Extraordinary claims. Ordinary investigations.

The Container Alien


In 2001, Alan Lewis, sent the image along with the following story to Art Bell:

"I have been a faithful listener for years and never thought that I would have any content for your show. Recently, my Father passed away and while I always thought that he worked in the "Black Ops Arena", I never thought that he had anything to do with aliens. Certainly, he never mentioned it. While cleaning out his house, I ran across the attached photo. If you look in the bottom right hand corner of the "container", there is an Area 51 badge. I can’t provide any proof that this is a genuine photo, however, the original didn’t look faked to me."

It’s now quite popular. As with most of the alien photos, most people wouldn’t vouch for its authenticity (including the original sender, in this case), but many wonder “what if”.

There’s no if in this case as the alien should be familiar. It’s one of the most readily available alien props. It can be bought from Amazon for a couple hundred dollars.


Although the identification of the alien as a common latex prop conclusively explains the image to any reasonable person, there’s still the question as to where and who created that exact display.

During the preliminary research for this series of posts, I stumbled by accident with the following image:


It’s from Nick Kask’s flickr, published on October 2007. It was taken at the Soutch Carolina State Museum, during the “ALIENS: Worlds of Possibilities” exhibit.

The exhibit seems to have started in 1998, and perhaps one of the first versions of the display was the one photographed with Lewis father – if we are to believe the original story. It seems to have received some other tubes since.

It’s yet another case where the photo of an alien display is being promoted as the real thing.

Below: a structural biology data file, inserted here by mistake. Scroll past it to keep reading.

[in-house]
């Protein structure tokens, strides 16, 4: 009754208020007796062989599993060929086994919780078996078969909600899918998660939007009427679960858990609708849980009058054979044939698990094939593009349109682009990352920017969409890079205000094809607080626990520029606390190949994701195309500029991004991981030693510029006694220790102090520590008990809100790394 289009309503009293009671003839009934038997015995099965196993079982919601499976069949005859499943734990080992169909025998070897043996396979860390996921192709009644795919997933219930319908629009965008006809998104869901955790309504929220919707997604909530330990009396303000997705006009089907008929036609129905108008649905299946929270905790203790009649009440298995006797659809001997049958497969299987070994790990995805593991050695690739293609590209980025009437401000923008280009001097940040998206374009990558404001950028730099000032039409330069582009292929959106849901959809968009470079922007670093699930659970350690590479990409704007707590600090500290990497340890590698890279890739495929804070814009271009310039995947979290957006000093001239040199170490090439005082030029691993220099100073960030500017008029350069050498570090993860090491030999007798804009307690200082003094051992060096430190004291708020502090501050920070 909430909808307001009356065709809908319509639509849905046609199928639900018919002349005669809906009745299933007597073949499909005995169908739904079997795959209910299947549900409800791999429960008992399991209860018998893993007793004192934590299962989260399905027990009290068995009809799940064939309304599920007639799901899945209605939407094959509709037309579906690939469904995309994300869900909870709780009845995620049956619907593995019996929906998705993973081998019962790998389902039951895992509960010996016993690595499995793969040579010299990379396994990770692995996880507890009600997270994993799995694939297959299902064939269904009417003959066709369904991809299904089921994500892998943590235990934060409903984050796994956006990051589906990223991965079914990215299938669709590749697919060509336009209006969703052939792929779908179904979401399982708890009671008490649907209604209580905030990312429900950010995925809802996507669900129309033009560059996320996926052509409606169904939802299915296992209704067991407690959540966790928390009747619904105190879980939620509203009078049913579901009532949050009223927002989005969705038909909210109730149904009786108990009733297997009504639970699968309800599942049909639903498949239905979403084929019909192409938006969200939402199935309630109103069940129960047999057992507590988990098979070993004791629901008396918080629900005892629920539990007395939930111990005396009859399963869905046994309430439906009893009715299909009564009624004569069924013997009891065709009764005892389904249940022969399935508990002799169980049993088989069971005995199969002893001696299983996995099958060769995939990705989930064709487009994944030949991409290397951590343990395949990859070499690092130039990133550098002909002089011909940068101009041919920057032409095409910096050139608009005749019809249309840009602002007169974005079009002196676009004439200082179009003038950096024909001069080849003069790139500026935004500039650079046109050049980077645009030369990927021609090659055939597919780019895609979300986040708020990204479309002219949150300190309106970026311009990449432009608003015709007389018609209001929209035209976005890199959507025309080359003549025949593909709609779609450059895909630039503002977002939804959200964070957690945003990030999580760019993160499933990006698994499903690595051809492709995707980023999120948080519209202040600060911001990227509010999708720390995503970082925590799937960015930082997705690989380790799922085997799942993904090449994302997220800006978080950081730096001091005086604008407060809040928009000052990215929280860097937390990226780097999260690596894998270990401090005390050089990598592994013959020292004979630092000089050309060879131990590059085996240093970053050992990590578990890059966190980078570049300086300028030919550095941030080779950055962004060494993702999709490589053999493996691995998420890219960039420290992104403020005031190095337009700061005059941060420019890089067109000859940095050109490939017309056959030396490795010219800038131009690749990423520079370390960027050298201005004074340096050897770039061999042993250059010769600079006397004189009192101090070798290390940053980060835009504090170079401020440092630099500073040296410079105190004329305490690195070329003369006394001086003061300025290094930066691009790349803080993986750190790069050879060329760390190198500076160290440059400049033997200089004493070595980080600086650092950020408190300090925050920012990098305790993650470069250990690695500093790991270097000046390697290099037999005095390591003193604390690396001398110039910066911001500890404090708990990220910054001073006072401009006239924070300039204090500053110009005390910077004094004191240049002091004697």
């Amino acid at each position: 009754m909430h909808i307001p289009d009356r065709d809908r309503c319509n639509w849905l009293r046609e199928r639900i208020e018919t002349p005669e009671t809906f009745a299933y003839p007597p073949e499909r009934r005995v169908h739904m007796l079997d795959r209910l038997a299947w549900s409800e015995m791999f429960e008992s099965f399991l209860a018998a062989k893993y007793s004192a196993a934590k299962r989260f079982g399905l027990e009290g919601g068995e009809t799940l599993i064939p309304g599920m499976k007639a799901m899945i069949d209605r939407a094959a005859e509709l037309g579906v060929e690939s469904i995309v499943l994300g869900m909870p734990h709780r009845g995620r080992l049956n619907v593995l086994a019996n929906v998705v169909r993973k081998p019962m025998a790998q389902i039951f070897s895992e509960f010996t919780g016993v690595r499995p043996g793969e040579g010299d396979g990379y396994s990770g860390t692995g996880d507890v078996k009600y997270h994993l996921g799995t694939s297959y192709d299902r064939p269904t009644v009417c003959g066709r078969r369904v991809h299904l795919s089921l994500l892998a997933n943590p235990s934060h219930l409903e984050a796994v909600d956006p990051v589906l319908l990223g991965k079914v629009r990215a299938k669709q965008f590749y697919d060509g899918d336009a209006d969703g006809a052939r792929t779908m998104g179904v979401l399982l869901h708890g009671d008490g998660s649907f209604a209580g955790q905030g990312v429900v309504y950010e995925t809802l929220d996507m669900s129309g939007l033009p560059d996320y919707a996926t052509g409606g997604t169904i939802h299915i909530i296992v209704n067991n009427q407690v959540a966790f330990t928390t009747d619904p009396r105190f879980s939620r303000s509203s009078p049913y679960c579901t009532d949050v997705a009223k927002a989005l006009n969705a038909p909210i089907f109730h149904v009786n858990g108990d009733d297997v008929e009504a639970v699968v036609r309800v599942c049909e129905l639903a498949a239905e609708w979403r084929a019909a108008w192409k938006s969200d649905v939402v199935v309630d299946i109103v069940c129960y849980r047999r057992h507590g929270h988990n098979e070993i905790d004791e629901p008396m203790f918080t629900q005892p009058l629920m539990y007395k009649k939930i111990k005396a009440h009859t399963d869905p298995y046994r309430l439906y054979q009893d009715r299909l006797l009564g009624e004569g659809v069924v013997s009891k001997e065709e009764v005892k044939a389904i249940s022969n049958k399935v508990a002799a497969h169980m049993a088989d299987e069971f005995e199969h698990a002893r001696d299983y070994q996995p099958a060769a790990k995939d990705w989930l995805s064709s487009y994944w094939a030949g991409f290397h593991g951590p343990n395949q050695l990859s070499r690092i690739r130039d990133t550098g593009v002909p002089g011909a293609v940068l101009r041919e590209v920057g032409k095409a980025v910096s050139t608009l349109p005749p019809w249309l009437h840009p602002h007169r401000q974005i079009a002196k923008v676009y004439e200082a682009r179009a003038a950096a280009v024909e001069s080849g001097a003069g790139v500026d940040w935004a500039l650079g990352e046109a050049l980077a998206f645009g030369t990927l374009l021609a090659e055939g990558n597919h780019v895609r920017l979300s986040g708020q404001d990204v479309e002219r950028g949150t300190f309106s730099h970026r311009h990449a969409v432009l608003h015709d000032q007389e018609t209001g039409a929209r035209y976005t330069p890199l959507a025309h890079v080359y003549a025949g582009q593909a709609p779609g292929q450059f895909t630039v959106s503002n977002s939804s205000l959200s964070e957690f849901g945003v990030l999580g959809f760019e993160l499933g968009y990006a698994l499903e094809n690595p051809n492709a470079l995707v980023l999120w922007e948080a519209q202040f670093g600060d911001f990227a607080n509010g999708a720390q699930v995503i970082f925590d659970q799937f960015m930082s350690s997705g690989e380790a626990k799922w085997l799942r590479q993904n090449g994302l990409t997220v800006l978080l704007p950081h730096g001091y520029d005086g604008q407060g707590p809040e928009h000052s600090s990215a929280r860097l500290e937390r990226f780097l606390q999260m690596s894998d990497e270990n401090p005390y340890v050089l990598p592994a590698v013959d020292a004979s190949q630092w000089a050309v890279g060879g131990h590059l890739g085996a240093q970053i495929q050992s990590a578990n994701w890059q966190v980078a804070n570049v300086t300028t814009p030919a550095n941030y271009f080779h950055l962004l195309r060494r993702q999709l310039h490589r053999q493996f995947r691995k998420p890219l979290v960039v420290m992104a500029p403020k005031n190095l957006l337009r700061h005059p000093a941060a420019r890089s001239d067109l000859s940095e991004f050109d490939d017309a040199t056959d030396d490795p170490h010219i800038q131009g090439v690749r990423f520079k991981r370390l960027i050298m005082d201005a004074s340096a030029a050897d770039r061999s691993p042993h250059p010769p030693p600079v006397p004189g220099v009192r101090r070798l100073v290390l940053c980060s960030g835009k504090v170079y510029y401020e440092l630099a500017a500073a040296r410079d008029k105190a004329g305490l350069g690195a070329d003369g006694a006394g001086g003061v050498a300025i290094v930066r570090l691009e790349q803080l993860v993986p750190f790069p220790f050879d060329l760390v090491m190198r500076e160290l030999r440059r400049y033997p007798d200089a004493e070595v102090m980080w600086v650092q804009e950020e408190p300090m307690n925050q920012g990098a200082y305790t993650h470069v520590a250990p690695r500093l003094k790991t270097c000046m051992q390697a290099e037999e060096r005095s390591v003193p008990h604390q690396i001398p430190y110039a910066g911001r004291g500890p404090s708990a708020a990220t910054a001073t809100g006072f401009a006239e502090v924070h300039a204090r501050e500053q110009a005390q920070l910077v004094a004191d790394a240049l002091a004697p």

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Posted in Aliens | 5 comments

5 Comments so far

  1. dbd November 4th, 2009 3:07 pm

    While I would agree that there’s little reason to believe the photo is genuine, I don’t think you’ve looked into all possibilities.

    These stories immediately make me think of a few things along these lines — if there were legitimate photos of aliens and “they” didn’t want you to believe the photos were real, what could they do? If “they” happen to be folks with money and resources, then it does not seem impossible that they could create a model of the real thing and pronounce that it is the original. Most people won’t actually look into it. It would seem to be pretty easy to do something like that and I would guess it would be sufficient to discredit just about anything.

    You said, “The identification of the alien as a common latex prop conclusively explains the image to any reasonable person.” In what way does it seem unreasonable that, whoever “they” are, they might go to such obvious lengths if it was within their power?

    In fact, it doesn’t seem the fact a webpage displays the date 1998 proves that the exhibit was created then. I’ve looked for older photos of that exhibit and haven’t found anything, but I haven’t been looking very long or hard. That’s a stone unturned. But I have found two articles from 2001 that discuss the exhibit, and neither of them mention our friend in the tube. That’s not conclusive, but it is interesting, considering the alien in the tube is a provocative picture. Here’s how the New York Times described the “aliens” in the exhibit:

    “Perhaps the most fun are the huge
    models of imaginary aliens, designed
    by children visiting the Pacific
    Science Center in Seattle, which
    organized the exhibition. They range
    from Hairy Sandwalker, which looks as
    if it has a vacuum cleaner hose for a
    nose, to the Clumping Rockettes, which
    resemble stone-encased Oscars from
    ”Sesame Street.””

    And I’m a little doubtful that the exhibit would have included our tubed friend at that time, since the emphasis was on imagining from the examples of extremes on our own planet. As the Canarsie Courier put it in 2001, “The exhibition aims to help us take our understanding of life on Earth and use that knowledge to imagine life beyond this planet we call home.” Would such a philosophy lead to an alien in a tube?

    So I would not consider that photo properly debunked just yet.

  2. Mori November 4th, 2009 5:27 pm

    As it turns out, I received aditional information that confirms resonable beyond doubt the origin of the display, including the identity of the man in the original photo.

    I’ll update the post soon.

  3. House January 5th, 2010 8:25 pm
  4. Mori January 5th, 2010 11:30 pm

    Same model of alien, but I don’t think it’s the same puppet/display. Nice find, though!

  5. […] intitolata ” ALIENS: Worlds of Possibilities “. La scoperta è stata fatta dal blog forgetomori.com che ha anche portato prove visive delle sue affermazioni vedi […]

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